Aegishjalmur (Helm of Awe), Elder Futhark Rune
Paracord, Zinc Alloy
Elder Futhark Rune
The Elder Futhark is the oldest form of the runic alphabet, with a Germanic character, used from the 2nd to the 8th century. About 350 inscriptions of this type of alphabet have survived, mainly from the Jutland Peninsula and Skåne. As a result of phonetic processes in Germanic languages, it was replaced in Scandinavia by the reduced so-called Younger Fuþark, and in Anglo-Saxon areas by the 28-character, and later 31-character Fuþork.
According to Norse beliefs, runes were given to people by the god Odin. Runes were also taught by Heimdall.
It is believed that runes are symbols working on the principle of “radiation of shapes”. Each symbol evokes subtle energies from the spiritual world and the cosmos. In addition, runes influence the subconscious by activating mental forces that are hidden under the threshold of consciousness. Nowadays, runes are used by some people to shape their personality (i.e. to strengthen certain features of the adept and eliminate others such as fear, anxiety, etc.).
|Fehu||f||the mobile property, power.||More about this rune|
|Uruz||u, v||aurochs – the primal forming force; Audhumla in the Edda, or drizzle – the primal fertilizing essence.||More about this rune|
|Thurisaz||th||Ása-Thórr, the enemy of unfriendly forces.||More about this rune|
|Ansuz||a||Ódhinn of the Æsir.||More about this rune|
|Raidho||r||The solar wagon, and the chariot of Thórr.||More about this rune|
|Kenaz||k||The controlled fire, cremation. The Gothic and Old Norse names are secondary – internal fire, inflammation, etc.||More about this rune|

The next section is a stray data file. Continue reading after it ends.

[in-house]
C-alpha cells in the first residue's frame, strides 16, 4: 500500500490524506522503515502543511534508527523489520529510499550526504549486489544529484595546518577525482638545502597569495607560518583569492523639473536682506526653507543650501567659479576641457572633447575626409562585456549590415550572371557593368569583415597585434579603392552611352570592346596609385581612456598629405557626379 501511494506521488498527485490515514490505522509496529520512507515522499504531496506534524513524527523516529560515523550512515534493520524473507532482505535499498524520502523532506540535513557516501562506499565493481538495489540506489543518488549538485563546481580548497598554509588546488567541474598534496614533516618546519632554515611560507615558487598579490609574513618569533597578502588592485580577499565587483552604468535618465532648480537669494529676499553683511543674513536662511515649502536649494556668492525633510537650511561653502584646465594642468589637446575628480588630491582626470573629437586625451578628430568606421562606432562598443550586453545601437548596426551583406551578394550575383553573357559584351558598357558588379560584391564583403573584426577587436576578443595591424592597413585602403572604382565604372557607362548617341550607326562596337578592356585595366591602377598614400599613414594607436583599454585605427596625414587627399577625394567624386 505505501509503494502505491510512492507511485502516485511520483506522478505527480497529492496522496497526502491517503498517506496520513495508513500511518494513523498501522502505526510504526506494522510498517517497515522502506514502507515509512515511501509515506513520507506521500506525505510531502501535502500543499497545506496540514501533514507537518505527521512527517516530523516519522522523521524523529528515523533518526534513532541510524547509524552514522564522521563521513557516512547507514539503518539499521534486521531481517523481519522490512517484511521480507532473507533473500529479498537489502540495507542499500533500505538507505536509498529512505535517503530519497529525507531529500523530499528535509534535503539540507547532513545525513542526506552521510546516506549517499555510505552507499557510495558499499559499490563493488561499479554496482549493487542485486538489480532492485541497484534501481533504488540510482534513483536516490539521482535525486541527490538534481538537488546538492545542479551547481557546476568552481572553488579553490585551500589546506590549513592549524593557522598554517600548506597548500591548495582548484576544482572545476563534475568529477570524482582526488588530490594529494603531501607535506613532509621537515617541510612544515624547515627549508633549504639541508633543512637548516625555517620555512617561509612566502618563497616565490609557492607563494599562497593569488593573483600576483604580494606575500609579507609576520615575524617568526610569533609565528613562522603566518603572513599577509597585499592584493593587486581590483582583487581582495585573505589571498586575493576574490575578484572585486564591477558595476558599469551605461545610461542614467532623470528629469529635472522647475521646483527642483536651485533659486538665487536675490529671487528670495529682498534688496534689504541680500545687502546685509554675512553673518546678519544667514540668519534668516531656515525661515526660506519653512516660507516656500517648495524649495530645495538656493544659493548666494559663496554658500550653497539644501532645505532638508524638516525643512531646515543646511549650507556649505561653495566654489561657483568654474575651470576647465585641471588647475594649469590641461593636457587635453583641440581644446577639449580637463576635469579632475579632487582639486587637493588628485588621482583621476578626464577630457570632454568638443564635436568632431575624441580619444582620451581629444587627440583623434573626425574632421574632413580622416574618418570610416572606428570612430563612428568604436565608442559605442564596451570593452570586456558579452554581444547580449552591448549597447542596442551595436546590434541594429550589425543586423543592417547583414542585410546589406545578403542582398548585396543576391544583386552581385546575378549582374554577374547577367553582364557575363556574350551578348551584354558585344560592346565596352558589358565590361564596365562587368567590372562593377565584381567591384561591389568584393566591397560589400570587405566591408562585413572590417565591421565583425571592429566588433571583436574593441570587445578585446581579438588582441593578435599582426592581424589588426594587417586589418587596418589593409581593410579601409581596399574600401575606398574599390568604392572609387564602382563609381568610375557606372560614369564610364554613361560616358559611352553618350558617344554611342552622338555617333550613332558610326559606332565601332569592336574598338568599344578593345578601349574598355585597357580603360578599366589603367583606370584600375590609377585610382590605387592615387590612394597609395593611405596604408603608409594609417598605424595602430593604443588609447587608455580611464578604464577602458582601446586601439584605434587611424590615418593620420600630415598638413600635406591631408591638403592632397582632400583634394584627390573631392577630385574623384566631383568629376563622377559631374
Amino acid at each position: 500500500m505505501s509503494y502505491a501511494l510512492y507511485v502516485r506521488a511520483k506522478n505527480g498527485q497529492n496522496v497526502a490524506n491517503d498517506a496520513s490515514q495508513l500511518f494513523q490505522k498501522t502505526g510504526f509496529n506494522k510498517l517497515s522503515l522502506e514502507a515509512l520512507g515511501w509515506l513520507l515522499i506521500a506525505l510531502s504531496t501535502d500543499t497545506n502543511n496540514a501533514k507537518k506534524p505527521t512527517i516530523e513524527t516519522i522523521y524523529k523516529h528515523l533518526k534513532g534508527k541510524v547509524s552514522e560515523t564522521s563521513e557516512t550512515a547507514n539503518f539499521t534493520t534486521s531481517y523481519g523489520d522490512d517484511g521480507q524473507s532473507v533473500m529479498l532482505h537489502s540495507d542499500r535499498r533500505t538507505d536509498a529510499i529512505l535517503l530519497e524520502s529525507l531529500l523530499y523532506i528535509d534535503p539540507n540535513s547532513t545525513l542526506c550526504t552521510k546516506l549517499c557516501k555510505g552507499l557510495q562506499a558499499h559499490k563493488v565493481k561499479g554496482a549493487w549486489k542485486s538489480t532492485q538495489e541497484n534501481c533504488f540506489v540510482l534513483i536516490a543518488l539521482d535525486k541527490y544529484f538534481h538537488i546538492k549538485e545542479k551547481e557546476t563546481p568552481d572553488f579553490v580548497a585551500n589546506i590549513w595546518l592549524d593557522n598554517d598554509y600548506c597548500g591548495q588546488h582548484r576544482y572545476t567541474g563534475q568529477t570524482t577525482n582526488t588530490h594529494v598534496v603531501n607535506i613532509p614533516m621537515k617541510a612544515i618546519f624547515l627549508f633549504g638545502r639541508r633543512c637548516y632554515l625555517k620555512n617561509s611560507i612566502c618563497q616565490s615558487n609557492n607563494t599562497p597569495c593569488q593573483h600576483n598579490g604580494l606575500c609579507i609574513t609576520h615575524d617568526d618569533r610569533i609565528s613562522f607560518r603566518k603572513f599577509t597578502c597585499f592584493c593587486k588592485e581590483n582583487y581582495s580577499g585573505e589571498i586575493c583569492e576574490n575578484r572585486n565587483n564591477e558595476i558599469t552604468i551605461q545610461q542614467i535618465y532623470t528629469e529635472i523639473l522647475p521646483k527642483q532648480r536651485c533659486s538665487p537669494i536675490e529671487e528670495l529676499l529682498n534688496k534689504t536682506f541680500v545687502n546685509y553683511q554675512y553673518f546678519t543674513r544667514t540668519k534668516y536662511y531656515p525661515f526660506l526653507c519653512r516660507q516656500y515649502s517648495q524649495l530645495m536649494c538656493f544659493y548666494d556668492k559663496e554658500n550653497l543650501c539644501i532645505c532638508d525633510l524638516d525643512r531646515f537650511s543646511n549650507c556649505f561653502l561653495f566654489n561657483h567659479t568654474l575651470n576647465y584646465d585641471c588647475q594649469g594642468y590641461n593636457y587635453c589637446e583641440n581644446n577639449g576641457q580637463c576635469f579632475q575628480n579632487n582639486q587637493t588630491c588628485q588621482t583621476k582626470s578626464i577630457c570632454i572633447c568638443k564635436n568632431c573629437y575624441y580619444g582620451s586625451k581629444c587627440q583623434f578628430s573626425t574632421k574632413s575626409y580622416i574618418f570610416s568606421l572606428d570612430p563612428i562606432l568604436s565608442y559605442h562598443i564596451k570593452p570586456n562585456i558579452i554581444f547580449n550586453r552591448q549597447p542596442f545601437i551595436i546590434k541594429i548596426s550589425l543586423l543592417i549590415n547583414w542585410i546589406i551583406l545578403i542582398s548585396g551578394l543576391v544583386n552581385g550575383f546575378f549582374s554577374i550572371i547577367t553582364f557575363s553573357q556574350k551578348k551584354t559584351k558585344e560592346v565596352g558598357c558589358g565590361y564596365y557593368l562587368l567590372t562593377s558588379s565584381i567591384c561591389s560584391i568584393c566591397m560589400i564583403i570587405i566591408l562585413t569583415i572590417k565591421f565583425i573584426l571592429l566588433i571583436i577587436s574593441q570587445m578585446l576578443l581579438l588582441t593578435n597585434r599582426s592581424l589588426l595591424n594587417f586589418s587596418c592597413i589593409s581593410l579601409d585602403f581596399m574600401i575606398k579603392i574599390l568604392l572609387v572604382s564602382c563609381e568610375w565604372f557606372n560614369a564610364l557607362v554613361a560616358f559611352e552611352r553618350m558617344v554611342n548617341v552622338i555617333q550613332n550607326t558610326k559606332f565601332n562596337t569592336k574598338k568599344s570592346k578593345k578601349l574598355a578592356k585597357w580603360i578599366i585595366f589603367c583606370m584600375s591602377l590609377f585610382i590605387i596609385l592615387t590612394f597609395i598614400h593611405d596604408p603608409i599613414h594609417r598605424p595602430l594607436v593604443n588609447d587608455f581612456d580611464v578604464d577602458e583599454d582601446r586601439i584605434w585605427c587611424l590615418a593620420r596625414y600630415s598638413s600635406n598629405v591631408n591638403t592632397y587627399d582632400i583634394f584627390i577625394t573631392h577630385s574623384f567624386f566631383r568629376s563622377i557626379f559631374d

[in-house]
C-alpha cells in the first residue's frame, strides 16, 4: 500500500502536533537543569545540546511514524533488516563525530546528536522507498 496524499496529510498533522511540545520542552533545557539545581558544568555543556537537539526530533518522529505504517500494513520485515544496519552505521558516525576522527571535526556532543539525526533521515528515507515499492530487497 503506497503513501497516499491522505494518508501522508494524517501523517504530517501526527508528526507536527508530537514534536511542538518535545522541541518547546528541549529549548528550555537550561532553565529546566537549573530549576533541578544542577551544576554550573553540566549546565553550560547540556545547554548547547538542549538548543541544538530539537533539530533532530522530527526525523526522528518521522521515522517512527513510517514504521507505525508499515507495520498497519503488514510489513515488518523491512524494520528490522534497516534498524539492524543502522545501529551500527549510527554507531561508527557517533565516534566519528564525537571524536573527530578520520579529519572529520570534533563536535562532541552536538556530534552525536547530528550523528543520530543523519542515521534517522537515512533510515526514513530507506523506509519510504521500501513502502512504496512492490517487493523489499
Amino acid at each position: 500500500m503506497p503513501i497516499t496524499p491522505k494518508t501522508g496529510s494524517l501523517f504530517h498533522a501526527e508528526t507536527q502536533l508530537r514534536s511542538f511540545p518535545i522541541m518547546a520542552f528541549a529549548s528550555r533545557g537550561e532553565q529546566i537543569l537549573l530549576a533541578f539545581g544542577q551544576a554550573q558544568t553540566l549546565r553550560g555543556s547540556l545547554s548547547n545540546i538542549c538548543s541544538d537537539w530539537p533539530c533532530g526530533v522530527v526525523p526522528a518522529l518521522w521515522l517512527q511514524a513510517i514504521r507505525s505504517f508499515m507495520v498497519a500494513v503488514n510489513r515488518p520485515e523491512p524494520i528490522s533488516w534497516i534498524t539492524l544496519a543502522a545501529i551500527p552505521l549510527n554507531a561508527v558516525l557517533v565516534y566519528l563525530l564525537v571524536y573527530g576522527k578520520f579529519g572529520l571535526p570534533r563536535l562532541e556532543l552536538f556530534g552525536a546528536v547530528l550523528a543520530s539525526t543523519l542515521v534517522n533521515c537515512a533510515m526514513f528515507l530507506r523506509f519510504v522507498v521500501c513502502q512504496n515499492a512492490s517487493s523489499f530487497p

|Gebo||g||That which is exchanged between gods and men.||More about this rune|
|Wunjo||w||Relationship of beings descended from the same source.||More about this rune|
|Hagalaz||h||Icy egg or seed of primal cosmic life and pattern.||More about this rune|
|Naudhiz||n||Need-fire and deliverance from distress.||More about this rune|
|Isa||i||Primal matter/antimatter.||More about this rune|
|Jera||j||Life cycle, the cycle of the sun.||More about this rune|
|Eihwaz||æ / e-i||yew as the tree of life and death – the world-tree, Yggdrasill.||More about this rune|
|Perthro||p||Divination as an indicator of ørlög, the “primal laws.”||More about this rune|
|Elhaz||z||Protective force, valkyrjur.||More about this rune|
|Sowilo||s||The holy solar wheel.||More about this rune|
|Tiwaz||t||The sky god.||More about this rune|
|Berkano||b||The numen of the birch as the earth mother.||More about this rune|
|Ehwaz||e||The twin gods or heroes in equine aspect.||More about this rune|
|Mannaz||m||The divine ancestor and sky father.||More about this rune|
|Laguz||l||Life energy and organic growth.||More about this rune|
|Ingwaz||ŋ / ng||The earth god.||More about this rune|
|Dagaz||d||The light of day.||More about this rune|
|Othala||o||Immobile hereditary property.||More about this rune|
Aegishjalmur (Helm of Awe)
The Helm of Awe (Aegishjalmur) is one of the most mysterious and powerful symbols in Norse mythology. The very appearance of this symbol is frightening. The shield is supposed to protect its owner, no matter what. Eight arms ended with a modified Elhaz rune (which in itself is protective) gives the power to capture the energy around us. By passing it through triple accumulators, they increase its power and lead it to the center, reflecting with increased power (reflecting from the circle located in the center of the symbol). The increased energy, pushed outwards, increases its strength once again (again passing through the amplifying element), to finally reach its source. Therefore, woe to our enemies who want to attack us on a physical or mental level. Why? Let’s say that someone wishes us wrong. Energy hits our environment. The Aegishjalmur catches it, intensifies, reflects, intensifies again and throws it at the sender. The symbol was also tattooed on the forehead (in the place of the third eye).
There is also an interpretation that the Aegishjalmur is 9 Scandinavian mythological worlds – 8 outer worlds and our human Midgard at the center. Based on this theory, this symbol could also be interpreted as a balance between all states of consciousness. Following this lead, we can also recognize that the Aegishjalmur is also a protection against uninvited guests from the immaterial world and their interference with us and our surroundings.
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